In this sequel to Father of the Bride (1950), newly married Kay Dunstan announces that she and her husband are going to have a baby, leaving her father having to come to grips with the fact that he will soon be a granddad.
Mr. and Mrs. Maitland invite Whitey to their home on a trial basis. Whitey tries to visit a friend in reform school and inmate Flip is hiding in car as Whitey leaves. Flip steals money and ... See full summary »
In 1796, Captain George Brummell of the 10th Royal Hussars Regiment offends the Prince of Wales with his straightforward outspokenness and gets fired from the army but is chosen as the Prince's personal advisor.
Charles returns to Paris to reminisce about the life he led in Paris after it was liberated. He worked on "Stars and Stripes" when he met Marion and Helen. He would marry and be happy ... See full summary »
In this sequel to Father of the Bride (1950), Stanley Banks learns that his daughter Kay is going to have a baby. When they get the news everyone except Stanley is overjoyed. His wife and grandmother-to-be Ellie broadcasts it everywhere and all Stan can do is worry about the practical things like how his son-in-law Buckley can afford it. Well, having not long ago paid for the wedding, Stanley has no intention of bearing any of the expenses involved. Buckley's parents and Ellie are overjoyed at the news and virtually take over redecorating the young couple's new house. Crisis and false alarms take over their lives and when the child is born, the only person he doesn't seem to like is Stanley. A walk in the park - and absolute panic when Stanley misplaces his grandson - seems to resolve the situation. Written by
When Stanley and Kay talk on the swing in the backyard, Stanley's hands change position between shots. See more »
[Telephone rings at night]
Hello. Buckley, do you know what time it is? It's a quarter to three.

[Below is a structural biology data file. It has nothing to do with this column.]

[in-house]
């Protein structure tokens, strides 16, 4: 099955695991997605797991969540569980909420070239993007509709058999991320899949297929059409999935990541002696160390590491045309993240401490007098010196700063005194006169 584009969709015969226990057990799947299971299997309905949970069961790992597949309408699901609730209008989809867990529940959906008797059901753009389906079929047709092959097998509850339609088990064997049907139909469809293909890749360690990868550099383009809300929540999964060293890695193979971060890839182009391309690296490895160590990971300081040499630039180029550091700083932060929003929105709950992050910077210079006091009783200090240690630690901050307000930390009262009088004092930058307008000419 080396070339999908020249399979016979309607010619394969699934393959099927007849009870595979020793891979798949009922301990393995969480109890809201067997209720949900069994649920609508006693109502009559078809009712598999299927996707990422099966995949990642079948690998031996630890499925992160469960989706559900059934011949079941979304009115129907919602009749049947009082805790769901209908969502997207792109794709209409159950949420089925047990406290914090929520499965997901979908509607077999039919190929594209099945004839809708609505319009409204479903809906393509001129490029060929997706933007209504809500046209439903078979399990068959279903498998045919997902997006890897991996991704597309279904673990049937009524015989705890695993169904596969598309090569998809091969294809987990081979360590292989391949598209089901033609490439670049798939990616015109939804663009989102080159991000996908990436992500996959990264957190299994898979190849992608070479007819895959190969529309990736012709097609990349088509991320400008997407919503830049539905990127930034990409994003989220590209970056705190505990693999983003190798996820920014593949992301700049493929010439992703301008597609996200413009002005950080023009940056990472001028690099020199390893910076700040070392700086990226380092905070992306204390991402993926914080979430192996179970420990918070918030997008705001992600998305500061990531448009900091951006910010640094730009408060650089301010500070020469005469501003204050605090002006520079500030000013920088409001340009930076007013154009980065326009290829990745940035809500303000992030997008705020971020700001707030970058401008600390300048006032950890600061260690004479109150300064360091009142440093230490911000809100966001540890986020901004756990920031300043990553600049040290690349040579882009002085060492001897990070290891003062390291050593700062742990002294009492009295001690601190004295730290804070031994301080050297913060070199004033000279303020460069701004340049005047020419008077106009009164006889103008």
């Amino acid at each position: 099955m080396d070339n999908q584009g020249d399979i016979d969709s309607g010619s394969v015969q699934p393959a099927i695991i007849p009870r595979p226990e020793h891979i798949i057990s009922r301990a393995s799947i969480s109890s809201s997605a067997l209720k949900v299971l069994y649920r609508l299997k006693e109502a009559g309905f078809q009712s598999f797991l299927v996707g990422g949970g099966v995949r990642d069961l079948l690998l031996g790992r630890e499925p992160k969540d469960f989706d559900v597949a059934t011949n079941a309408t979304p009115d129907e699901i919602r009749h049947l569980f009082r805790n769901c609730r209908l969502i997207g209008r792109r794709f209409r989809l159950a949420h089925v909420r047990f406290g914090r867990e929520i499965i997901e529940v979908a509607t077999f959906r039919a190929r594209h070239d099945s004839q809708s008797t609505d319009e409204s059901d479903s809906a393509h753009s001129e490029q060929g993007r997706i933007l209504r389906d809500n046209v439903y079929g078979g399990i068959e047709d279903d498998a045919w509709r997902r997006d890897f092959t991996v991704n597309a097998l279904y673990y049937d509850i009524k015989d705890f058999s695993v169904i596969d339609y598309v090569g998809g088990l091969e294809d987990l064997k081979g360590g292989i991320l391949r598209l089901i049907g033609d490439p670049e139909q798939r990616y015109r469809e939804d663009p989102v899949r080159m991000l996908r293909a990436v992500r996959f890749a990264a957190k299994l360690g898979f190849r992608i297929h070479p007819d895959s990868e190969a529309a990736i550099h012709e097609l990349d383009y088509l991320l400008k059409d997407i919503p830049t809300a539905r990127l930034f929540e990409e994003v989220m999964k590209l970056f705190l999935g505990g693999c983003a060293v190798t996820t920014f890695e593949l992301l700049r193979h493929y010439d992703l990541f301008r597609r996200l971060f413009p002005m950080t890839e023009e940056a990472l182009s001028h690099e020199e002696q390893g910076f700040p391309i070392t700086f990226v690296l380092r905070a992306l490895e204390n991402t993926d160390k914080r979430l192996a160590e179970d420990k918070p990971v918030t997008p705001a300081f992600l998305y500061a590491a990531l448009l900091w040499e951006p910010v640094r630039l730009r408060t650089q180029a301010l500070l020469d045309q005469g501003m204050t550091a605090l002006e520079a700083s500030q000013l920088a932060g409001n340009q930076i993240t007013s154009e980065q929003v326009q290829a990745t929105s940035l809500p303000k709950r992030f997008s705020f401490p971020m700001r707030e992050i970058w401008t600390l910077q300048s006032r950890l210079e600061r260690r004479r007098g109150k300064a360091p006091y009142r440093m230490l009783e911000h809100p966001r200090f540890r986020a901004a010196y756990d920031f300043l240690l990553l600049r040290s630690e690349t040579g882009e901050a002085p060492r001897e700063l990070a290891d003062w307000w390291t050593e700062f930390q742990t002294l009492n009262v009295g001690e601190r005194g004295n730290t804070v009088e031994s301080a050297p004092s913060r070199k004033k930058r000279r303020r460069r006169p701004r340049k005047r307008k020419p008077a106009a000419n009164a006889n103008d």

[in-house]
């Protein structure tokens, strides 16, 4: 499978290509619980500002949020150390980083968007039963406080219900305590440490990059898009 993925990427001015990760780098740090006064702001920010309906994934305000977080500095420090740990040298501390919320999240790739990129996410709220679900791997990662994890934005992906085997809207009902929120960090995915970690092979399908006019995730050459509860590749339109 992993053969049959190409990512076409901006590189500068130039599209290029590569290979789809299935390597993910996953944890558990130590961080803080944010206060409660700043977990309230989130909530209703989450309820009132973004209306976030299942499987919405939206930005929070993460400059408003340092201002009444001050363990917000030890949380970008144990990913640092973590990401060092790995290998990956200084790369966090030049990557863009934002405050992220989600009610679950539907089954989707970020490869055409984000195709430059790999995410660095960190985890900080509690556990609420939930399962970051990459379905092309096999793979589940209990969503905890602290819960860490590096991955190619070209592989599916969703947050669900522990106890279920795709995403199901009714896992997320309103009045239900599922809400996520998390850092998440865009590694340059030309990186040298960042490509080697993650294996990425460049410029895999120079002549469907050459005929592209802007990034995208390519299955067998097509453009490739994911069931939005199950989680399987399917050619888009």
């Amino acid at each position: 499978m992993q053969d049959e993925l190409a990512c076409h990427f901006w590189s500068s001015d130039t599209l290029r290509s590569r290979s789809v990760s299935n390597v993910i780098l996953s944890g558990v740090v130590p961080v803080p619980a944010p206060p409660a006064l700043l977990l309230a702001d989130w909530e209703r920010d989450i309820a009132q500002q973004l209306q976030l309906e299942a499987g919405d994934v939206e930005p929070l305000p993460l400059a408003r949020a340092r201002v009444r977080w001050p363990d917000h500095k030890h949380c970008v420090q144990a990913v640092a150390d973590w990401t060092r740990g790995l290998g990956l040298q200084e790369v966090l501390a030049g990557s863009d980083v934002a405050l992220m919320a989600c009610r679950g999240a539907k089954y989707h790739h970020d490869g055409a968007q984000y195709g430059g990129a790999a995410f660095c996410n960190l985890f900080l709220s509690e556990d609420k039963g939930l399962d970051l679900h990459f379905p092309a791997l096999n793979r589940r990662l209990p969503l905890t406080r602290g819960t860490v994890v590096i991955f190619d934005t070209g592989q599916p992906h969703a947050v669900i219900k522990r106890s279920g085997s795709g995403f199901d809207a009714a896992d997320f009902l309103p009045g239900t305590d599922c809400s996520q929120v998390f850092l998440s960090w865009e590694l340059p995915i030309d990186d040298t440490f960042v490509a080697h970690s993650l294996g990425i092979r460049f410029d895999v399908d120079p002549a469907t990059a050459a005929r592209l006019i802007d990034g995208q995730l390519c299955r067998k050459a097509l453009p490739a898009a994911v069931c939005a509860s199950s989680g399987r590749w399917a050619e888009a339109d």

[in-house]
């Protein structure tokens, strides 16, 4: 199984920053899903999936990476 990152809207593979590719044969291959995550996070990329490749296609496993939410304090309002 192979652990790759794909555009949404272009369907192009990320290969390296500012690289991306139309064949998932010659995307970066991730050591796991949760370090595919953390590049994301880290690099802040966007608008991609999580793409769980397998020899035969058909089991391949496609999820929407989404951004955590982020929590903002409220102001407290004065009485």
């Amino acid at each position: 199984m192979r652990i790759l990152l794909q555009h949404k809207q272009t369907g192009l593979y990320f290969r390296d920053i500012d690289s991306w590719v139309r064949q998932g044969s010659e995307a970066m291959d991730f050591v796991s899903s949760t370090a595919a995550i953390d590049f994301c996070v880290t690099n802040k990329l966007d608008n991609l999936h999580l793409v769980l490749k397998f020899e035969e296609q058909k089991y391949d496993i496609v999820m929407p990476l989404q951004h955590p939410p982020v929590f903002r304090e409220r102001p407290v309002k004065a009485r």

I'm sorry, I didn't realize. Is Kay there?
But of course she, where would she be?
Hello, I'll take this downstairs, hang on
[Puts down the receiver & quietly tiptoes downstairs to hall, then picks up the extension phone]
What do you mean. is she here?
Well, I thought if she were there I could come & pick her up if she were there.
When did she leave? What time did she leave?
[...] See more »
The material may be sticky, but the players shine. Fortunately, Tracy's dour reactions keep the soggy motherhood plot from becoming too sweet. His pained grimaces and caustic asides are really quite droll, more amusing however than funny. The young couple, Taylor and Taylor, are right out of a glossy Photoplay, but manage not to be too annoying, while Bennett shows she can do dutiful wives as well as conniving trollops (Scarlet Street, 1945). For some reason the two sons, Tamblyn and Irish, make a brief appearance, then disappear without a trace, and I'm wondering why the script bothered in the first place. Of course, the complications of a first- time baby keep the narrative moving; at the same time, we know perfectly well how things will end. And they do. This is the old MGM dream factory at work even after the boss L.B. Mayer has departed-- big houses, elegant clothes, household servants, and even teenagers with no zits. As the boss himself famously remarked, People don't want to see people like themselves on the big screen, or words to that effect. Not much chance of that here. Still, the movie remains a seductive piece of entertainment, rather like a shiny new suit that doesn't quite fit, but you buy it anyway.
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